April 2017 Newsletter
Dr. Roberts has a published article in Amber Approved Magazine Spring 2017 entitled Are Peanuts Healthy? Is it Possible to Prevent Peanut Allergies?
Dr. Roberts spoke at the Light Cellar Open House about “Steps to Building a Healthy Microbiome in your Child” on Sunday March 26th.
An Evening Gathering for Women on Breast Health
(based on the ‘Healthy Breast Foundations Program’ by Sat Dharam Kaur. N.D.)
Led by Dr. Tory Jackson ND
A conversation on breast health, evaluating our risk factors and integrating protective strategies.
Listen, share and meet others who are making conscious choices to improve breast and overall health.
WHEN: Thursday, April 27, 6:30- 8:00 pm
WHERE: Advanced Naturopathic Medical Centre, Suite 414, 4935 40 Ave NW
COST: $20 (Includes alcohol-free libations and exciting edibles)
Call the clinic to register: 403-247-4646
Dr. Roberts will be presenting a webinar on Detoxification: Effective Biological Medicine Techniques on Tuesday, May 16th, 2017 5:00pm (MST)
Understanding Thyroid Testing: Why Hypothyroidism is Often Missed Through Conventional Testing
BY: DR. JULIE MILLER
The thyroid is a butterfly-shaped gland that sits low on the front of the neck and is the body’s major metabolic regulator. When your thyroid is underactive, called hypothyroidism, everything slows down leading to weight gain, fatigue, poor concentration, depression, constipation, infertility, low libido, PMS, muscle and joint pain, dry skin, excessive hair loss, and low body temperature. Conversely, when it is overactive, called hyperthyroidism, your metabolism speeds up, leading to weight loss, anxiety, insomnia, fast heartbeat, and loose stool. According to the Thyroid Foundation of Canada, approximately 1 in 10 Canadians have a thyroid condition and as many as 50% of those cases remain undiagnosed.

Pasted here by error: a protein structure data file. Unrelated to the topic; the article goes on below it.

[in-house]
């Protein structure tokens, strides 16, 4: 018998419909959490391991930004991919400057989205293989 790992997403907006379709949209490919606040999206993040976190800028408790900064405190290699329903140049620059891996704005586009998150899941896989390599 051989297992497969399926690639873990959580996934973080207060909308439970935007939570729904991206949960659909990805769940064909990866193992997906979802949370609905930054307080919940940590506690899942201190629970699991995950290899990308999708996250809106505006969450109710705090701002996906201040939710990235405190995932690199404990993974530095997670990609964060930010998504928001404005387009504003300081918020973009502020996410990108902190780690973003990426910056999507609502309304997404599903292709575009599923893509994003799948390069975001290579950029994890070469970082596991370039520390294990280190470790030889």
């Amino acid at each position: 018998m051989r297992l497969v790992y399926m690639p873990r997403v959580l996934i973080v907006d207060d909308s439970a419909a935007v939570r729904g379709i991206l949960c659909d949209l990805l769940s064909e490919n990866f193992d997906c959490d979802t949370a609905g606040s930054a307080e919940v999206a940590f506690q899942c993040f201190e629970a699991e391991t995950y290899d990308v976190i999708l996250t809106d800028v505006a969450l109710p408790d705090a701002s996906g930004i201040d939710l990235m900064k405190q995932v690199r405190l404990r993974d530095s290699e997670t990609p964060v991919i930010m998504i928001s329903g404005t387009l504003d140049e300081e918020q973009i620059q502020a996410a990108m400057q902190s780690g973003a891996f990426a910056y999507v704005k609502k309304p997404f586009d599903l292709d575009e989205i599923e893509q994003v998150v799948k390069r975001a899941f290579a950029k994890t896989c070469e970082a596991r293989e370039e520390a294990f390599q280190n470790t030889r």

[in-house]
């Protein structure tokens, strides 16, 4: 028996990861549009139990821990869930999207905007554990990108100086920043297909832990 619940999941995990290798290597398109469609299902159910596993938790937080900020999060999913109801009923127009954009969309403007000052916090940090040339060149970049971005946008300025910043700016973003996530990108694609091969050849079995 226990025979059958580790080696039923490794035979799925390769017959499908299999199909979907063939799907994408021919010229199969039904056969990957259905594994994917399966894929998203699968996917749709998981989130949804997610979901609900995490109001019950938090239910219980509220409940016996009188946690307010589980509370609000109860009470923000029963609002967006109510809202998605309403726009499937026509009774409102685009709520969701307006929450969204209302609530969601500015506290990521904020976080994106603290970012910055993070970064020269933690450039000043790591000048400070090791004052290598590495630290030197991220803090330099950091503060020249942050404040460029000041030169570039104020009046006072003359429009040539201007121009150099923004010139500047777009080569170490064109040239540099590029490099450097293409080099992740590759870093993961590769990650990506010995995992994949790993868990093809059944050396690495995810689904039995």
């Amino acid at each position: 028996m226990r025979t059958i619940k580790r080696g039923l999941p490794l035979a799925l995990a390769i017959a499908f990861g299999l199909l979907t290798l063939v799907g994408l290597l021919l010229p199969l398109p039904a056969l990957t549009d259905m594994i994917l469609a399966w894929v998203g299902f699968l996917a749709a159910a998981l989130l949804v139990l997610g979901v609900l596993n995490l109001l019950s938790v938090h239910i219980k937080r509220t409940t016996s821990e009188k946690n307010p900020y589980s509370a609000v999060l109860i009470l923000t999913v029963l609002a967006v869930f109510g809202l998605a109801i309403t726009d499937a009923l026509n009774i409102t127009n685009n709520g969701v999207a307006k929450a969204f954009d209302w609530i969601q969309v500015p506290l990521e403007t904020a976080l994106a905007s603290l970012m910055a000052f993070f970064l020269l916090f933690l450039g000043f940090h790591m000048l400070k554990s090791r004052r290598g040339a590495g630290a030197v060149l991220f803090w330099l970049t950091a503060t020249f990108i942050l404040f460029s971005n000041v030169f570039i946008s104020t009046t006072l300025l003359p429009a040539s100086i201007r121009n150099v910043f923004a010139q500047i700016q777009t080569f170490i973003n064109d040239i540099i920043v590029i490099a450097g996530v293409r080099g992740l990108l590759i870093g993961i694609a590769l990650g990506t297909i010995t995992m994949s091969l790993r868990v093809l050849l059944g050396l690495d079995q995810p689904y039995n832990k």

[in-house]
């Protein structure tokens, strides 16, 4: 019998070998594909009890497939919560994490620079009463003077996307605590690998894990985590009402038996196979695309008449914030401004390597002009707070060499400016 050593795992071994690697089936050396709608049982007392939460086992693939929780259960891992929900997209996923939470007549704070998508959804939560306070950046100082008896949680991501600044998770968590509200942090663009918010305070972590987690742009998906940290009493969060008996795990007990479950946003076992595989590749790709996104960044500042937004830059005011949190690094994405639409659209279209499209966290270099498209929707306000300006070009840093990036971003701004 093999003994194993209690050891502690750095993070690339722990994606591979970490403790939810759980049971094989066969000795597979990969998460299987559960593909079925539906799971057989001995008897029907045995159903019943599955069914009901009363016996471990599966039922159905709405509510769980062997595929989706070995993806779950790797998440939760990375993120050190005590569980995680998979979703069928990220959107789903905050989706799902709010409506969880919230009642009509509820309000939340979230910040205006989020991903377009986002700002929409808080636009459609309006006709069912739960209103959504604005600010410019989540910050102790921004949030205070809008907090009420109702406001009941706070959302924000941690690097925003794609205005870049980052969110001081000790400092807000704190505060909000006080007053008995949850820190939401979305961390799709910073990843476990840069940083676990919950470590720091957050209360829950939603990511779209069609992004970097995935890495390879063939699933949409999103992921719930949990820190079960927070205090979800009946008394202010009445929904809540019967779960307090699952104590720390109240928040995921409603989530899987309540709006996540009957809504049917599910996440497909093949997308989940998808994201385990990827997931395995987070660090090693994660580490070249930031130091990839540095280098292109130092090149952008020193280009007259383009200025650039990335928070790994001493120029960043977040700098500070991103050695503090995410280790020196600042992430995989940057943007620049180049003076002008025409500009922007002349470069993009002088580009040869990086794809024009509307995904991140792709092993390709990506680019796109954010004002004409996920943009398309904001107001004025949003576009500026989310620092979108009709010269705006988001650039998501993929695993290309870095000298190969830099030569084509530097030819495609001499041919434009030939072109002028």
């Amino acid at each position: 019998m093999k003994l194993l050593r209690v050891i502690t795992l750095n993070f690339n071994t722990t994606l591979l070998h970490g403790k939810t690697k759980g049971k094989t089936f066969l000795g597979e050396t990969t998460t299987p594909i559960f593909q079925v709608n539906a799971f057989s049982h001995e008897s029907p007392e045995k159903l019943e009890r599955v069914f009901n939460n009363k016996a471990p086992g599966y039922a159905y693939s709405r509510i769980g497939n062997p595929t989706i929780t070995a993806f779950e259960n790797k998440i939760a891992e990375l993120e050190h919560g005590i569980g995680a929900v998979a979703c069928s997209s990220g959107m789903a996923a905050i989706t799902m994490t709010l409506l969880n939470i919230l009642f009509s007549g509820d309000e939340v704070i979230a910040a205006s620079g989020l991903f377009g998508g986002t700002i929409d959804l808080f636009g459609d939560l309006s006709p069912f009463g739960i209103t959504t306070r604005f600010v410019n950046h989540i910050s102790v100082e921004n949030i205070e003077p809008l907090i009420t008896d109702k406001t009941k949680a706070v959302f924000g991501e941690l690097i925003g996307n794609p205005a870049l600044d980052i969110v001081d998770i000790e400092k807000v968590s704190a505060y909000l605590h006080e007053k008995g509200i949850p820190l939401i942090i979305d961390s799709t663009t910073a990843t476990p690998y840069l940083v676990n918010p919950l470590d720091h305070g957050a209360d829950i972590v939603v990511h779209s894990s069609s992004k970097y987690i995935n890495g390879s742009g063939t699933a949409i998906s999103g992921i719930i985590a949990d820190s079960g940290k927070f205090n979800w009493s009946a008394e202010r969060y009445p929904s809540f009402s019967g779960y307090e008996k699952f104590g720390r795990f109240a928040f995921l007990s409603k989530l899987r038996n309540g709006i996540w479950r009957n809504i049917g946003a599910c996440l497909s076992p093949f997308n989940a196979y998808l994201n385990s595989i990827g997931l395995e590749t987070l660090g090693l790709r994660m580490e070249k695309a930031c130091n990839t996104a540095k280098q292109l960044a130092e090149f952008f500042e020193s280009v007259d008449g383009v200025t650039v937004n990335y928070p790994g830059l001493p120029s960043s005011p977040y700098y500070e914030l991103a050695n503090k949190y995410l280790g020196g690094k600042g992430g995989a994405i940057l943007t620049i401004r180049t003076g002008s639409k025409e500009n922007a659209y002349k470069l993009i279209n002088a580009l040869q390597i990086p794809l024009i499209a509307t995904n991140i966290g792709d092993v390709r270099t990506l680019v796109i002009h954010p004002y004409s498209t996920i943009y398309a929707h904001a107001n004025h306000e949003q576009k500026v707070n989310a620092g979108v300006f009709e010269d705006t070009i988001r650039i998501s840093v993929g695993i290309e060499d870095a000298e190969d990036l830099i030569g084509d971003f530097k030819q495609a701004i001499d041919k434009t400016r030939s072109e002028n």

It is very common in my practice for my patients to present with symptoms of a low functioning thyroid but have been told by their MD that their thyroid looks “normal” on their blood work. This is because the only hormone that is generally tested, called Thyroid Stimulating Hormone (TSH), doesn’t give a complete picture of thyroid function and isn’t as sensitive a marker of peripheral thyroid hormone as once thought.
Contributed by Valentene